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Quake or Correction?

This note was originally published at 8am on March 11, 2011. INVESTOR and RISK MANAGER SUBSCRIBERS have access to the EARLY LOOK (published by 8am every trading day) and PORTFOLIO IDEAS in real-time.

“We learn geology the morning after the earthquake.”

-Ralph Waldo Emerson

 

Emerson was an American Patriot who championed individualism during the mid-19th century. He was born in 1803 in Boston, Massachusetts and lived his life out loud during a time of great American leadership. I don’t think he’d care so much for today’s Big Government Interventions.

 

Today, not unlike any other day, we’ve woken up to the risk management reminder that the world is grounded in uncertainty. From Japan’s earthquake to the Saudi “Day of Rage”, not matter where you go, there it all is…

 

The morning after risk should have been proactively managed is as crystal clear as the mirror you have to look in every morning. Those who are Perma-Political obviously don’t like to do that so much on mornings like this. Sadly, the modern day Japanese, European, and American bureaucrat lives a life of finger pointing as opposed to introspection.

 

I’ll get to answering the Quake or Correction question about the US stock market by the end of this note, but I really think that there’s  a much more critical long-term leadership question that we need to be asking ourselves of the government we should be governing this morning.

 

If we want to make this country Japanese in its fiscal and monetary union, that might be fine for the sake of a 2-year stock market trade – but not in preventing a long-term societal Quake.

 

The Ralph Waldo Emerson years were very formative in terms of how Americans thought about self-directedness and individual liberties. During Emerson’s adult years, Andrew Jackson was the President of the United States (1829-1837). Like all of us, Jackson had plenty of faults associated with living in the moment, but one of them wasn’t accepting the tyranny imposed by a socially elite Big Central Bank.

 

In fact, “after the First Bank of the United States was established by Hamilton, followed by a Second Bank put in by pro-bank Democratic-Republicans after the War of 1812, President Andrew Jackson managed to eliminated the Central Bank after a titanic struggle during the 1830s.” (Murray Rothbard, “The Case Against The Fed”, page 73)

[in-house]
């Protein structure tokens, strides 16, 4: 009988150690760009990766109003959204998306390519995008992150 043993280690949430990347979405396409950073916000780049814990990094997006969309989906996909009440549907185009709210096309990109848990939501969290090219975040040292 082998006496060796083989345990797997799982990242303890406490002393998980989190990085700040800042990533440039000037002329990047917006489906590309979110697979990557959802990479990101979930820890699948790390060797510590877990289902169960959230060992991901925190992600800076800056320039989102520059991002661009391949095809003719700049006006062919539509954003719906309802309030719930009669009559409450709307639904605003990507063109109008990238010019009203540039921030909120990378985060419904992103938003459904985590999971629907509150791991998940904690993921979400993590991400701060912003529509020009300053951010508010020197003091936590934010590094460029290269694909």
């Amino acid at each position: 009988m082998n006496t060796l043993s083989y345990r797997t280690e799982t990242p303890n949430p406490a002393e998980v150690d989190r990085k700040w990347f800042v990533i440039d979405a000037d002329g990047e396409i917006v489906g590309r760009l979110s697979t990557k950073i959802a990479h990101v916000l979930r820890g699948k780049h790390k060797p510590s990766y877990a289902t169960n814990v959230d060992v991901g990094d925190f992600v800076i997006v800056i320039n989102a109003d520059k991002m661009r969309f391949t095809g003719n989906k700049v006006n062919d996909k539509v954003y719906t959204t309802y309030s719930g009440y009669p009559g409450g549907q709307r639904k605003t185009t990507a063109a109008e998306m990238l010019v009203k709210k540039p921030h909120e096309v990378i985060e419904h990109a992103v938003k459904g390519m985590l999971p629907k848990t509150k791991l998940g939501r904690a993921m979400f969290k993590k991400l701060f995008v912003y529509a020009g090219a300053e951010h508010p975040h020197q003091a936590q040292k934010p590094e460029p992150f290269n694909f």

On the banking front, Jackson’s battle against Big Central Planning was won against a young Princeton economist by the name of Thomas Biddle, who was serving in a quasi-Bernank seat as the president of the Second Bank of The United States. It gives me chills to think that Big Princeton Keynesians like Paul Krugman and Ben Bernanke have generated so much political power with the same academic dogma since.

 

Unfortunately, after the Jefferson-Jackson libertarian ideals of free markets were fortified via democratic vote, the Civil War came (where Jackson obviously had plenty of accountability issues to deal with on another topic -  slavery) and bankers who hoped for Big Government Intervention capitalized on the crisis.

 

The phrase “Not Worth a Continental” is derived from the same strategy that the Japanese will look toward to solve for event risk in their economy today – issuing fiat paper. During the American Revolution, that’s exactly what the Continental Congress did (print money) – with the bigger problem being that those Continental dollars were non-redeemable in gold (neither are trillions of Yens).

 

“The common phrase, “Not Worth A Continental” became part of the American folklore as a result of this runaway depreciation and accelerated worthlessness of the Continental dollars.” (Rothbard, “The Case Against The Fed”, page 29)